As I said good bye to Banff - I also said good bye to all the new friends I had made. Like the aunt and niece who were tenting it around Jasper and wound up in our dorm room after freezing during a storm! Or the Scottish woman traveling with a disagreeable companion who whispered in my ear, as she hugged me good-bye, saying “Diane, you’ve got the right idea, luv, traveling by yourself! This friend of mine’s been a royal pain in the backside, if you know what I mean! Next trip, I‘m doing it like you!”
In riding a bus, a simple antidote for crying babies is a set of headphones and some good music! There is no antidote for fellow passengers who feel the need to bring you along on their quest to pass gas! A trick I learned from a Chinese business woman sitting across from me was to carry a small handkerchief with a large dose of perfume on it - which you press daintily to your nose at the appropriate times! As we rolled into Siccomous, the sunset was almost a religious experience, with azure blue, blood red, gold and shadow reflecting off of the mountains. I was speechless with awe…
I made it to Vancouver at 5:00AM in the morning and caught the bus to the ferryboat that would take me to Victoria and my next stop. Early morning crossing the harbor, mists and mountain peaks, quiet stillness except for the birds, almost spiritual…
Victoria! The hostel full of young kids that didn’t mind an old fart like me! I packed wrong and immediately went in search of flip flops and cooler clothes! Met my roomies at the hostel who made me feel right at home - one a Japanese student and the other a young backpacker traveling all over! Victoria Harbor became my favorite place to hang out, along with Willow Beach and just noodling around courtyards and alleyways, meeting people, listening to music and soaking it all up. I said goodbye to Victoria on the return ferry, gazing out through misty swirls hanging like shrouds over the mountains. The fog horn repeats its mournful call as we headed to the other side - to Vancouver!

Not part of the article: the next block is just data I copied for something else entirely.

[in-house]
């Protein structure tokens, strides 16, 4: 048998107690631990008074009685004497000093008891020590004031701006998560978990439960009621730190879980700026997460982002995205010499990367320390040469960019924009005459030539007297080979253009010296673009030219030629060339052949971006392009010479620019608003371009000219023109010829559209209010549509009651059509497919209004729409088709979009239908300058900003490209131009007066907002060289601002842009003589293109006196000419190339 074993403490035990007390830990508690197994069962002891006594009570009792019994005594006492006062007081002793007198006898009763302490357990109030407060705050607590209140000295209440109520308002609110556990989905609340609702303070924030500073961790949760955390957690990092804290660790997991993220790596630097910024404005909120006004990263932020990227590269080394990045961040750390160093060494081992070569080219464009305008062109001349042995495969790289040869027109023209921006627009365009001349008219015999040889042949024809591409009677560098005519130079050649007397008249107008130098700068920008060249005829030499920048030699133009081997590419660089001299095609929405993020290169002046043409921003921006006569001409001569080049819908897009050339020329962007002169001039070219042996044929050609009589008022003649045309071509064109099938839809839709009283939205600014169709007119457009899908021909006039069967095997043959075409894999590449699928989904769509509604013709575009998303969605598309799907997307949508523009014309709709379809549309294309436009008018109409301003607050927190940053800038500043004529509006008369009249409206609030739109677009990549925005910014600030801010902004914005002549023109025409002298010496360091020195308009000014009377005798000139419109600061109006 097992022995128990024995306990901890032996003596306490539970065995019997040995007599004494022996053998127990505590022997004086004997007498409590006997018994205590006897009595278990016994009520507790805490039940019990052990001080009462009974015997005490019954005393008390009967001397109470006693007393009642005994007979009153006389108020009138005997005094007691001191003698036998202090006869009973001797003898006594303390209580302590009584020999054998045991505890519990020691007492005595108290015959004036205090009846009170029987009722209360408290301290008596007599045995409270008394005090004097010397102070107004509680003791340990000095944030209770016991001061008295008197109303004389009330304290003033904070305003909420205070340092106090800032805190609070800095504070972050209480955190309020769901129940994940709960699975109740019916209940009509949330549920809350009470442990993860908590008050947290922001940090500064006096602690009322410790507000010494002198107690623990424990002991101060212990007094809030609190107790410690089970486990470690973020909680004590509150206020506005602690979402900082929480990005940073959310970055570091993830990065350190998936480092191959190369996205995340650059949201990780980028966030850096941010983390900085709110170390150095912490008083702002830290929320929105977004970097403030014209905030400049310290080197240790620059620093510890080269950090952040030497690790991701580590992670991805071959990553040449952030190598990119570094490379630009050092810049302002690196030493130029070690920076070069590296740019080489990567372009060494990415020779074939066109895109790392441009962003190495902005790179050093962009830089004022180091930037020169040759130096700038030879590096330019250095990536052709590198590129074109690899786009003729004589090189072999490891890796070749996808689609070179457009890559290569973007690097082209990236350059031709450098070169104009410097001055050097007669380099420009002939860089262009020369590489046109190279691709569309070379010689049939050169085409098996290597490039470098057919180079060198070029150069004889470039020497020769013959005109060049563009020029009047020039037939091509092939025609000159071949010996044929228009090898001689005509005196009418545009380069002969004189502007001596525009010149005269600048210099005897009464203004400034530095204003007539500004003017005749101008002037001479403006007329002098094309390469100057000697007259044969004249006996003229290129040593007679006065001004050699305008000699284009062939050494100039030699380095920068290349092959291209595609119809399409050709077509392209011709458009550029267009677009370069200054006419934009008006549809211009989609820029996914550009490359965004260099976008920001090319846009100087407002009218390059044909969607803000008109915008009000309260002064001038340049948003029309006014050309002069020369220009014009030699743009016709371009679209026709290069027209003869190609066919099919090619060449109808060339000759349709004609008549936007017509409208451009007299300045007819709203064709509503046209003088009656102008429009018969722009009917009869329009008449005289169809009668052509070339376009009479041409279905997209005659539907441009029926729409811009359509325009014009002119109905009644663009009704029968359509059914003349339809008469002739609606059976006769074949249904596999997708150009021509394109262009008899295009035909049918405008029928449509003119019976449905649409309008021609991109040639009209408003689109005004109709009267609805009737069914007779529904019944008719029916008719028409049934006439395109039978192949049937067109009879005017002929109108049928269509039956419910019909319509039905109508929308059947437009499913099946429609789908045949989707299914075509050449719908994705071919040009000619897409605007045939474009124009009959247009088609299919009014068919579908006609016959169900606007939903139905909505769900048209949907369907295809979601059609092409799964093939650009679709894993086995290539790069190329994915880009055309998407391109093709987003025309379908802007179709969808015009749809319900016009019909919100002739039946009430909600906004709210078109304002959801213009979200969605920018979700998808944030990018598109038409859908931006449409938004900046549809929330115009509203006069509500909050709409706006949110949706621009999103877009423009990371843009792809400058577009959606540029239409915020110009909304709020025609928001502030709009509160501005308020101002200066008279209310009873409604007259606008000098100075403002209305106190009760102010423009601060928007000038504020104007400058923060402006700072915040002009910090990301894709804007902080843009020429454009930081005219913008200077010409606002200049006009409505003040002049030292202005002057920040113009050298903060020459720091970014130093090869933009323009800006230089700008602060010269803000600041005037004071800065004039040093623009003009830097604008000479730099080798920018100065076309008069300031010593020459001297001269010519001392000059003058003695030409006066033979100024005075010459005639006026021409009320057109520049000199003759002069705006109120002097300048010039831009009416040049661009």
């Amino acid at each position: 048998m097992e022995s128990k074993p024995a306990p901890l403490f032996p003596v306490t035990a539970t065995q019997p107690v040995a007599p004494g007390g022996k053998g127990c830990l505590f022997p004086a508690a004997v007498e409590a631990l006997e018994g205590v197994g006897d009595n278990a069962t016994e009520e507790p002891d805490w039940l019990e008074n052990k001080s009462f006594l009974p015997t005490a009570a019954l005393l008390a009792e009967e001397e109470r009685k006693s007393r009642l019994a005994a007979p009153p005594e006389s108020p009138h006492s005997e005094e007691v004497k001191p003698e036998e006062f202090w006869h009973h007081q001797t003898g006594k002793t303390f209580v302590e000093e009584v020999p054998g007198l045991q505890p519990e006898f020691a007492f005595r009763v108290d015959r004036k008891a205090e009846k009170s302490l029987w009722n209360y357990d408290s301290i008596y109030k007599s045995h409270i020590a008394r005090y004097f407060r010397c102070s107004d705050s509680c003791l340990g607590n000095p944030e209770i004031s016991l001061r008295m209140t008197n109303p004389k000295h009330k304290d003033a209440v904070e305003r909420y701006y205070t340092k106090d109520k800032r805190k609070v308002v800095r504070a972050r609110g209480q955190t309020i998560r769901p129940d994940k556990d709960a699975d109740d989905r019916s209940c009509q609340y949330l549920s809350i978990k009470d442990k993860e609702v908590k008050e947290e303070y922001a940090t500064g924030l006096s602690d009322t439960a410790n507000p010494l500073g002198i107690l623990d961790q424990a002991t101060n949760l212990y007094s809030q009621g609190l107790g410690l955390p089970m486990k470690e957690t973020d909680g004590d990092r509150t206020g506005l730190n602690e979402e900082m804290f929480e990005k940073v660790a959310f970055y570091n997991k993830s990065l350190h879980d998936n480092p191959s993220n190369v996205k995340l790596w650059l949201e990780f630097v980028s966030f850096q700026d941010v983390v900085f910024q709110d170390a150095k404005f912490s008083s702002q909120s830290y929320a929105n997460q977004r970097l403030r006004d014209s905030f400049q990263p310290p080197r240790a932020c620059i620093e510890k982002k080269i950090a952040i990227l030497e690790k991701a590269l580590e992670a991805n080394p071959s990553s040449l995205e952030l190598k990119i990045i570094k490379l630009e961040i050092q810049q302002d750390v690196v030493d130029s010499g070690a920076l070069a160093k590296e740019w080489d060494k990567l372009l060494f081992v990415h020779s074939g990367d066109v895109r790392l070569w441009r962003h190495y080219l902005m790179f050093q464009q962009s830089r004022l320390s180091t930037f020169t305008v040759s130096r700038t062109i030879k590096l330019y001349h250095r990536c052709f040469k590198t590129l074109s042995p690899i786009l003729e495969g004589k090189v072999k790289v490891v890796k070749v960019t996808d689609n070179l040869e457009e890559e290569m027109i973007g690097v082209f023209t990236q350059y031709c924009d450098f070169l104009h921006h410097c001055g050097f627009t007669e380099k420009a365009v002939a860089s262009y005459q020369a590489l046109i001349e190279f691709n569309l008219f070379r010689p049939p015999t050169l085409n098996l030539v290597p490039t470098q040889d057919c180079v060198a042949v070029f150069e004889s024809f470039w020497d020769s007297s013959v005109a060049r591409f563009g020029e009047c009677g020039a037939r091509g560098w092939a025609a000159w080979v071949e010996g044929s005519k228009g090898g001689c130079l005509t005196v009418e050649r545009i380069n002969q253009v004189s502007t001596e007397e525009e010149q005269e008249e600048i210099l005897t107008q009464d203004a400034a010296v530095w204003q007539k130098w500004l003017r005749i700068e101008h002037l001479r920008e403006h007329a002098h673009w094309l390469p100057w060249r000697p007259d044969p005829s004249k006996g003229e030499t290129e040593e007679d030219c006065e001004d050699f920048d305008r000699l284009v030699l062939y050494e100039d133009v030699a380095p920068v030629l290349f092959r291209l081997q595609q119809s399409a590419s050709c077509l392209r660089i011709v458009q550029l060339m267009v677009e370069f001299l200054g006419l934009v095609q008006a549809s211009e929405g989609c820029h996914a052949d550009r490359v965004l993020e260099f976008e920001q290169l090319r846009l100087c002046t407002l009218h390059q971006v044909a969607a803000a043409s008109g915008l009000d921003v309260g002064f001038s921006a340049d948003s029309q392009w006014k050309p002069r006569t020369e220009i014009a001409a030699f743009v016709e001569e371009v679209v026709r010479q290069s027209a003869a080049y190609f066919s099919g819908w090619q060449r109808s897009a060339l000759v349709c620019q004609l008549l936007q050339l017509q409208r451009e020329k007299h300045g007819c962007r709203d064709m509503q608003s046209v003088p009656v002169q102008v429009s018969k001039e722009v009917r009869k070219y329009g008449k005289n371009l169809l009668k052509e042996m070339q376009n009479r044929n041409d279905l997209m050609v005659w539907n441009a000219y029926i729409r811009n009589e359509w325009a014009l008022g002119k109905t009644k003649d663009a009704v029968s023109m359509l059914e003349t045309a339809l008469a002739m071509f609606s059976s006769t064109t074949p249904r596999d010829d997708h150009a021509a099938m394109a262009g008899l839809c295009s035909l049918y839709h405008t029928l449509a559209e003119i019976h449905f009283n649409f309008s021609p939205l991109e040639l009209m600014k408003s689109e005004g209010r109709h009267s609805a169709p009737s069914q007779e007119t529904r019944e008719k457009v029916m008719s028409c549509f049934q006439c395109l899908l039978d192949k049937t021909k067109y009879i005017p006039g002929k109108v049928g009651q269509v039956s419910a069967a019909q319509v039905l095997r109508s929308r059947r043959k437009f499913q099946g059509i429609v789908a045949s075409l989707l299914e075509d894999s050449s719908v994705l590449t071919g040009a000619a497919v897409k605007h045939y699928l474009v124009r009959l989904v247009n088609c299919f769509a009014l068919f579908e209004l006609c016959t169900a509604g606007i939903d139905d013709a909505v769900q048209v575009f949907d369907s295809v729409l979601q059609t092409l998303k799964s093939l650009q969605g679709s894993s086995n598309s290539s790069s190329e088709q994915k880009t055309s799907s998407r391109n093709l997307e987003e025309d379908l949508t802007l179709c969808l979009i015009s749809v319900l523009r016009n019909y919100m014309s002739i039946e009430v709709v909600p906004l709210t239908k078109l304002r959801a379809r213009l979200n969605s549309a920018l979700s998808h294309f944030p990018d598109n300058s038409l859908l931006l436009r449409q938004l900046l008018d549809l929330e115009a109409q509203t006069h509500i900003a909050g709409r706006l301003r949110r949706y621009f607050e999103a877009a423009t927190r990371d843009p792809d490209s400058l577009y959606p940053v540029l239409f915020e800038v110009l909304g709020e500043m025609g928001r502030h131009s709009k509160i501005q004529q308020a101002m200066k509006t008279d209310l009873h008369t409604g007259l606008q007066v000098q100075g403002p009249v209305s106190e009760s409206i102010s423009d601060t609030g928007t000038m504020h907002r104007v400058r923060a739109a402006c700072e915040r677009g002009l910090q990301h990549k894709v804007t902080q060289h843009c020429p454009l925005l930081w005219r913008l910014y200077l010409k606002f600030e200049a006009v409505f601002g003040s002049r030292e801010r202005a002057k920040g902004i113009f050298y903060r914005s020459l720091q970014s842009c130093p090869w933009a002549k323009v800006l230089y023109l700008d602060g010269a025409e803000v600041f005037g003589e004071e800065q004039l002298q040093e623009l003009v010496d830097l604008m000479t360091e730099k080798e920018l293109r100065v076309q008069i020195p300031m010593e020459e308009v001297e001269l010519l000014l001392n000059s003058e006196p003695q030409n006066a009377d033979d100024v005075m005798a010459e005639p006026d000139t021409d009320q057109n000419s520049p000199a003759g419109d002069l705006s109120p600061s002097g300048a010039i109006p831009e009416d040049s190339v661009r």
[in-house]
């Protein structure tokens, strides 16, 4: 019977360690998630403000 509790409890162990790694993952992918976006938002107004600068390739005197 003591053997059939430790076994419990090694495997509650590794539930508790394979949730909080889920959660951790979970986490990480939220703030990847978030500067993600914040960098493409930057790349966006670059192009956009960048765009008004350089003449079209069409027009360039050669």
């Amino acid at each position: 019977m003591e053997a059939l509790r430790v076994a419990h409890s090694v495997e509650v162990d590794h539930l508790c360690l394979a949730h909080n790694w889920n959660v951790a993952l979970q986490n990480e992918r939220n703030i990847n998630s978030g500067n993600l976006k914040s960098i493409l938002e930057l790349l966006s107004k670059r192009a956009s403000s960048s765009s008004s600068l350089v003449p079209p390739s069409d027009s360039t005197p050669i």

I vowed before I took this trip that I would be adventurous and try to take advantage of the local transit systems in each city. Vancouver transit is something! Even a “metro-challenged” almost-60 year old woman like me could navigate it - and navigate it I did. The first person to greet me as I left the Via Station was a young man standing with outstretched arms in the park, singing at the top of his voice, saying “God bless this beautiful day!” And as I walked toward my hostel I noted a young blind man coming from the station with a guitar on his back and a smile on his face. His seeing eye dog and cane would get him anywhere he needed to go… what a glorious city!